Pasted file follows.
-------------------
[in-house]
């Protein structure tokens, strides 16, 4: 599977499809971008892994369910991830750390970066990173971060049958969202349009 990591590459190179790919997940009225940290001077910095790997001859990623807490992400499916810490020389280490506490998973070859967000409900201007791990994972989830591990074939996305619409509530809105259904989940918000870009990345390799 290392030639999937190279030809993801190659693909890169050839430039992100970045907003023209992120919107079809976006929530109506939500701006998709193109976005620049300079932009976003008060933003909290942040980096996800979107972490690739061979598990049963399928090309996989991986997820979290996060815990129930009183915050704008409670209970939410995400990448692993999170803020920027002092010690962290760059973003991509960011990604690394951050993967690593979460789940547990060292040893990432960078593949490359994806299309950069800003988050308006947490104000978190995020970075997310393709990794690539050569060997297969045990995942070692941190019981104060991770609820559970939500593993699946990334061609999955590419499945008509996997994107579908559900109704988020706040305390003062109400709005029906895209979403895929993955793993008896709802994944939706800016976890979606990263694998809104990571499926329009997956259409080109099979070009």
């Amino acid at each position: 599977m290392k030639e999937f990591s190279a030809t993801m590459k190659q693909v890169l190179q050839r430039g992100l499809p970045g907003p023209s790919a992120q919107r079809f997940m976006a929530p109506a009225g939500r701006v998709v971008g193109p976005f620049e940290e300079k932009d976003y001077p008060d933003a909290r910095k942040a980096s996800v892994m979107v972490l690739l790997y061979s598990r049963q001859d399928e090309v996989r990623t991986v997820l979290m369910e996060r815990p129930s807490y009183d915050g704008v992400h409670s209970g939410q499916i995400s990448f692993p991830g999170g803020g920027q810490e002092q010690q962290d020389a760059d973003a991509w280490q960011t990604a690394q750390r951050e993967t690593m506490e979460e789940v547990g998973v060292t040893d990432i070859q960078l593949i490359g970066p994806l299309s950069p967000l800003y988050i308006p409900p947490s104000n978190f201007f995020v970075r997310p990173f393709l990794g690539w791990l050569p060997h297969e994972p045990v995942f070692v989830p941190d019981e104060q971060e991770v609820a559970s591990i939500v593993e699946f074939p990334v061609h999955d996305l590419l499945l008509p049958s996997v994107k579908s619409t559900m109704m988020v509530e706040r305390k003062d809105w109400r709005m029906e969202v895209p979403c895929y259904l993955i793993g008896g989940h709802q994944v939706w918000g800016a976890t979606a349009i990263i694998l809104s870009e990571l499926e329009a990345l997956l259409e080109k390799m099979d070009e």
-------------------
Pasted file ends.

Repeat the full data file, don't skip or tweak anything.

[in-house]
């Protein structure tokens, strides 16, 4: 599977499809971008892994369910991830750390970066990173971060049958969202349009 990591590459190179790919997940009225940290001077910095790997001859990623807490992400499916810490020389280490506490998973070859967000409900201007791990994972989830591990074939996305619409509530809105259904989940918000870009990345390799 290392030639999937190279030809993801190659693909890169050839430039992100970045907003023209992120919107079809976006929530109506939500701006998709193109976005620049300079932009976003008060933003909290942040980096996800979107972490690739061979598990049963399928090309996989991986997820979290996060815990129930009183915050704008409670209970939410995400990448692993999170803020920027002092010690962290760059973003991509960011990604690394951050993967690593979460789940547990060292040893990432960078593949490359994806299309950069800003988050308006947490104000978190995020970075997310393709990794690539050569060997297969045990995942070692941190019981104060991770609820559970939500593993699946990334061609999955590419499945008509996997994107579908559900109704988020706040305390003062109400709005029906895209979403895929993955793993008896709802994944939706800016976890979606990263694998809104990571499926329009997956259409080109099979070009």
């Amino acid at each position: 599977m290392k030639e999937f990591s190279a030809t993801m590459k190659q693909v890169l190179q050839r430039g992100l499809p970045g907003p023209s790919a992120q919107r079809f997940m976006a929530p109506a009225g939500r701006v998709v971008g193109p976005f620049e940290e300079k932009d976003y001077p008060d933003a909290r910095k942040a980096s996800v892994m979107v972490l690739l790997y061979s598990r049963q001859d399928e090309v996989r990623t991986v997820l979290m369910e996060r815990p129930s807490y009183d915050g704008v992400h409670s209970g939410q499916i995400s990448f692993p991830g999170g803020g920027q810490e002092q010690q962290d020389a760059d973003a991509w280490q960011t990604a690394q750390r951050e993967t690593m506490e979460e789940v547990g998973v060292t040893d990432i070859q960078l593949i490359g970066p994806l299309s950069p967000l800003y988050i308006p409900p947490s104000n978190f201007f995020v970075r997310p990173f393709l990794g690539w791990l050569p060997h297969e994972p045990v995942f070692v989830p941190d019981e104060q971060e991770v609820a559970s591990i939500v593993e699946f074939p990334v061609h999955d996305l590419l499945l008509p049958s996997v994107k579908s619409t559900m109704m988020v509530e706040r305390k003062d809105w109400r709005m029906e969202v895209p979403c895929y259904l993955i793993g008896g989940h709802q994944v939706w918000g800016a976890t979606a349009i990263i694998l809104s870009e990571l499926e329009a990345l997956l259409e080109k390799m099979d070009e």